Private sector businesses facing tough crisis

(SGI) - Favoritism and the misuse of relationships for profit and gain are not allowing many private enterprises that do not have these means to develop and grow. This is a strong factor that has affected the economic growth of the entire private sector in Vietnam post-pandemic.
Private sector businesses facing tough crisis

In a talk with Saigon Investment, Mr. NGUYỄN TIẾN LẬP, a lawyer and member of NHQuang and Associates Law Office, and an Arbitrator of the Vietnam International Arbitration Center (VIAC), commented that the private sector is facing a tough crisis currently.

JOURNALIST: - Sir, what do you think about the current picture of the private sector in general and private enterprises in particular in Vietnam?

Mr. NGUYỄN TIẾN LẬP: - From an institutional perspective, I think that the private sector is still fundamentally unstable and quite precarious and vulnerable. The reason is because although development has been fully exploited, the foundation is still unclear and uncertain. There are concerns in the right of ownership and property rights. For instance, when discussing amendments to the Land Law, I raised this question that the most important assets created by man are attached to the land. So, when separating land ownership and house ownership, which ownership rights are decided and prioritized for implementation need to be considered. This is a very basic problem. And from here are formed these businesses that are being favored.

- Sir, in your opinion, what consequences will favoritism have on the overall development of the private sector?

- Economic history shows that no substantive development can come from this. That is to say, it takes a long time for a SME to grow and form a large and super-large enterprise. If the number of large enterprises is small and they grow and develop naturally, there will be no problem. But growing up too quickly in a short time will be due to a combination of enterprise capacity plus external push, which the world refers to as crony capitalism. This is economically and politically unhealthy, and even a source of instability. Because every power game is partisan and competitive, it has the effect of distorting market relations based on free competition.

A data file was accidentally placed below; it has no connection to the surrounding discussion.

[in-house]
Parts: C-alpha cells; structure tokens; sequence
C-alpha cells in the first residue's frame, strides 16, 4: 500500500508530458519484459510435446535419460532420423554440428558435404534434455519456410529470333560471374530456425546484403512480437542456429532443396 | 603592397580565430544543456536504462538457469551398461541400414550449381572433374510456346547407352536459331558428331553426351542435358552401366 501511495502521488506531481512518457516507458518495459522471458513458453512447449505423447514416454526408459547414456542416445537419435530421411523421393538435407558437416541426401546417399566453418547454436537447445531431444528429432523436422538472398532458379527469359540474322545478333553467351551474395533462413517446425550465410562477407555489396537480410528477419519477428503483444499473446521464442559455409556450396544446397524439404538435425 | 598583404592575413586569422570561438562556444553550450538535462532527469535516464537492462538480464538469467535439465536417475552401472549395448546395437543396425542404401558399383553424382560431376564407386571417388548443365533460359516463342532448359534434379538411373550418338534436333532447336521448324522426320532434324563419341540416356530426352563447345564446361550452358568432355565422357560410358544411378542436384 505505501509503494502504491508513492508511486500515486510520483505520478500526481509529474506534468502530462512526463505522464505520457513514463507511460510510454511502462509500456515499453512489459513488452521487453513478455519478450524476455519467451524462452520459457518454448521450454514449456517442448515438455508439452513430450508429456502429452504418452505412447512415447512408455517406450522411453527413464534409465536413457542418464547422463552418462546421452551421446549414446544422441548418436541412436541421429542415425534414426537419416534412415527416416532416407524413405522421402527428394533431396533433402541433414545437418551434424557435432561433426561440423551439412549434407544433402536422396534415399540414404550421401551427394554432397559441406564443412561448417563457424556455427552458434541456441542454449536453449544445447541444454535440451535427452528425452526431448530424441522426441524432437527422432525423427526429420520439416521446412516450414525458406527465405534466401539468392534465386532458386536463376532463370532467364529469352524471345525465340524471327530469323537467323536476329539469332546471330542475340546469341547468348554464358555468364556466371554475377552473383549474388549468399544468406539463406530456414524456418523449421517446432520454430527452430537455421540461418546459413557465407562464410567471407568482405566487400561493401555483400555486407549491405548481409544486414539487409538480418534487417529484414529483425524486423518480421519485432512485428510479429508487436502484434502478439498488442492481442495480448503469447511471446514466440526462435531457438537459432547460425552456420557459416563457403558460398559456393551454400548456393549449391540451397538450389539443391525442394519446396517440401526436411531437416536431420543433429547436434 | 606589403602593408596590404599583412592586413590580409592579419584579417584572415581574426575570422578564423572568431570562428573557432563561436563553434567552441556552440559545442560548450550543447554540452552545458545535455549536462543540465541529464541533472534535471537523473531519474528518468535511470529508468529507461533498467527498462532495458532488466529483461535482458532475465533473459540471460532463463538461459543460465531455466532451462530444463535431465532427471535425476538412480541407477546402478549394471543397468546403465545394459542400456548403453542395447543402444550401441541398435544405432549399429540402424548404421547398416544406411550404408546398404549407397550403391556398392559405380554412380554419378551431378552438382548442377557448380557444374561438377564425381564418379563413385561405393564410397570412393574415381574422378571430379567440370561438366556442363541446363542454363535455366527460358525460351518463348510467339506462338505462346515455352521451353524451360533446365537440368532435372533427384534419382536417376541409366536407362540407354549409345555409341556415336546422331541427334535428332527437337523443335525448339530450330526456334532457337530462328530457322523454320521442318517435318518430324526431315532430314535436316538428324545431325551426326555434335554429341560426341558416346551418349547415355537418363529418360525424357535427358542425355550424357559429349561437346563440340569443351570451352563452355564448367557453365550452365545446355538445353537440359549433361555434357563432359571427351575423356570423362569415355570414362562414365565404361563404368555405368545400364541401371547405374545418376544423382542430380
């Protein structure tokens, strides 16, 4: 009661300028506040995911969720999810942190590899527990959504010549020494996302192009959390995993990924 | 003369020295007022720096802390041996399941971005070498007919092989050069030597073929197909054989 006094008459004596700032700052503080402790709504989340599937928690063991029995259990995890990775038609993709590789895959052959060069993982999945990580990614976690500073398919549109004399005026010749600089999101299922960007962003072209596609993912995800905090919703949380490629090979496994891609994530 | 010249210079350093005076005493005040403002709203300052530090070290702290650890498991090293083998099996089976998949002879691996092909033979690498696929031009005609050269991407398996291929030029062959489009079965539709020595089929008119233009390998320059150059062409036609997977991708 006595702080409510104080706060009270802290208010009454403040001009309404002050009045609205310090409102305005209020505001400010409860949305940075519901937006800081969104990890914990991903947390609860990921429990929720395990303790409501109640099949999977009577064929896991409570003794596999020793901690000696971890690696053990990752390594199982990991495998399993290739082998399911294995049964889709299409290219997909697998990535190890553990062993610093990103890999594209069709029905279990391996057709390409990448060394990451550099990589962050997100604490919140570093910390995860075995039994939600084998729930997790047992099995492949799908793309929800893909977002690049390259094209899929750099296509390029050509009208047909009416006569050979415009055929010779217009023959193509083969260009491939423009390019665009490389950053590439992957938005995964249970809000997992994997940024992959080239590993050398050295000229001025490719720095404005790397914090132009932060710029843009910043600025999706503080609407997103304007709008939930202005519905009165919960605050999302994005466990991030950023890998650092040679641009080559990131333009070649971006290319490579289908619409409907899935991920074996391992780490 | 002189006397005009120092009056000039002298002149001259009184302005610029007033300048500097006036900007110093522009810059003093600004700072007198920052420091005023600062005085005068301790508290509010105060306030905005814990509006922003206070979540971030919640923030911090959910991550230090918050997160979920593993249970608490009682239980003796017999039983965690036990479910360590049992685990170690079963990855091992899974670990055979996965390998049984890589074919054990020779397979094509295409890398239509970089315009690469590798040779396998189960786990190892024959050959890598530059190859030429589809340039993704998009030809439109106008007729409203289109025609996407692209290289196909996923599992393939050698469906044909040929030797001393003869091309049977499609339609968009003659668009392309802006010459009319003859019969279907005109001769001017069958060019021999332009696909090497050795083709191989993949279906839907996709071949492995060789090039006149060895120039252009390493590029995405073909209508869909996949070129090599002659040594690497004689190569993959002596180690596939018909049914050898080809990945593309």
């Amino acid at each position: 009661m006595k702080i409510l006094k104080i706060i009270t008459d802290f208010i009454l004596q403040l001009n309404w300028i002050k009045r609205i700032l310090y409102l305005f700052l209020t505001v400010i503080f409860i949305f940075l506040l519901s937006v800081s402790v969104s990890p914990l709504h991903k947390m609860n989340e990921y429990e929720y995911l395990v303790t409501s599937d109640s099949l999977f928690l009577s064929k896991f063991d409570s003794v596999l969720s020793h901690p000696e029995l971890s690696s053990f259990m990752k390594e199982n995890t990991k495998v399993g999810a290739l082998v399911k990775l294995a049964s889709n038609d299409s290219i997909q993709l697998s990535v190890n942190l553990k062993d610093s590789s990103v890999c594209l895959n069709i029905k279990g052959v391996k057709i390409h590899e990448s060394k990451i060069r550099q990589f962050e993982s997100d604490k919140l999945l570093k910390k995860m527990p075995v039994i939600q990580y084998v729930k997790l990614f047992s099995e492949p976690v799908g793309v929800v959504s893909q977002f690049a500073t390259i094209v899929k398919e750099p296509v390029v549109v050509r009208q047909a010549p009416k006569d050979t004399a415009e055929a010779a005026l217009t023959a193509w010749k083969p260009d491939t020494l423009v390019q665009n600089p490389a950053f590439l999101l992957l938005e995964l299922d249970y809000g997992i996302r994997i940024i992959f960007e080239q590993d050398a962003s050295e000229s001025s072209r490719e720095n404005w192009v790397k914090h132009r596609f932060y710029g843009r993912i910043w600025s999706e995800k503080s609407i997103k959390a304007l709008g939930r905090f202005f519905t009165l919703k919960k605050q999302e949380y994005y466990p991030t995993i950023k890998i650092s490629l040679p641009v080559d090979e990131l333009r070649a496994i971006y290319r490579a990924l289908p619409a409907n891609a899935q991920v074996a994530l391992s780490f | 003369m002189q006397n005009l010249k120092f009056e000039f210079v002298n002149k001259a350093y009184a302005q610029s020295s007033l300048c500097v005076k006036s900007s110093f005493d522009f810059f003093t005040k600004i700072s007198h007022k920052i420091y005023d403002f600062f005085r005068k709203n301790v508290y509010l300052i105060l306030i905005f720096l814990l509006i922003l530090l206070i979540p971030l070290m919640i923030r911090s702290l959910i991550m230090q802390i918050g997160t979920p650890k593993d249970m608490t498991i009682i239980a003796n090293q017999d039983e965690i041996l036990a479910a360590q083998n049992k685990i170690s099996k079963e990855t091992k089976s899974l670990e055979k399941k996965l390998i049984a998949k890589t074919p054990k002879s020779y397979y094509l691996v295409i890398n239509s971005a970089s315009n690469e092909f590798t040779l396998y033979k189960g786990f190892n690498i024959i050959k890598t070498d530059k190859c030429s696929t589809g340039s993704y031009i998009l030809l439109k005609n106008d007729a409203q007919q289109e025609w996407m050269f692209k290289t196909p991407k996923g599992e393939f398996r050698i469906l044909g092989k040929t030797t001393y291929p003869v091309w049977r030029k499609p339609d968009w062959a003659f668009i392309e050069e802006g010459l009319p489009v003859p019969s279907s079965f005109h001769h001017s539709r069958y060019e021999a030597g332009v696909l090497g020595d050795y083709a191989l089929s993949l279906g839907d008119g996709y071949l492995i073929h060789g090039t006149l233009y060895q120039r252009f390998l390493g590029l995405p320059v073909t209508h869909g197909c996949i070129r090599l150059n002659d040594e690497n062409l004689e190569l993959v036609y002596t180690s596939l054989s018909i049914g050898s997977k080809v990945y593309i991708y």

Talking about the negative and dangerous consequences of favoritism in businesses, in economic terms it creates inequality and unfairness in competition between enterprises, because favored enterprises enjoy preferential treatment in terms of commercial rights and policies over other ordinary enterprises. In terms of state management, the status of favored enterprises distorts the process of policymaking and legal implementation.

In the political field, it contributes to the formation of factions with black power and uncontrollable underground power in the public apparatus itself, thereby creating conflicts and infighting. From a legal perspective, favored businesses are fertile ground for the development of organized crime, not only from the bottom up but also from the top down. As a consequence, the law enforcement and protection agencies will be paralyzed from the inside.

Generally speaking, if ordinary corrupt practices only degrade a part of official morale, crony capitalism, when widespread, will degrade or distort the development of the whole economy, even the country. There has been a warning that the scariest danger of the market economy in Vietnam is not the domination of SOE over private enterprises, but the development of the private economy based on ‘yard’ enterprises. Because if weak SOEs can be overcome with governance measures, even privatization is difficult for private enterprises based on friendly relations. The reason is that it may have been sick from the beginning so it is difficult to correct, or when the powerful faction loses its position, it will be in danger of collapsing. This is the precariousness and vulnerability I spoke of.

- Sir, how can we identify and exclude favored businesses and focus on developing a really healthy and sustainable private sector?

- First of all, it is necessary to answer the question of who will do the identification of such businesses. Only then can we talk of the tools to improve the current situation. In my opinion, the hardest thing in a favored enterprise will logically fall on the leadership and power group. When this happens then both the relevant government agencies are reduced or disabled in functioning.

So, when it comes to legal tools, it is impossible, because the formation of a favored enterprise is in fact too sophisticated and highly complicated. The problem here is that at all stages from formulating and promulgating, policies and laws are implemented to cover various violations and many officials are involved. But this is just the outer shell and more important is the core of the business. How can there be a spirit of democracy, openness, transparency, accountability, fairness, diligence, or personal honor in such circumstances?

From an objective point of view, the naming of officials who favor particular enterprises will have to be covered under the legal process. If an official relationship with a favored enterprise is tangible, that is, through direct share ownership or a relative who is prohibited by law, it can be done. However, in reality, most cases belong to invisible relationships, so it is difficult to detect. Therefore, prosecution can only be done within the framework of specific corruption cases.

- Thank you very much.

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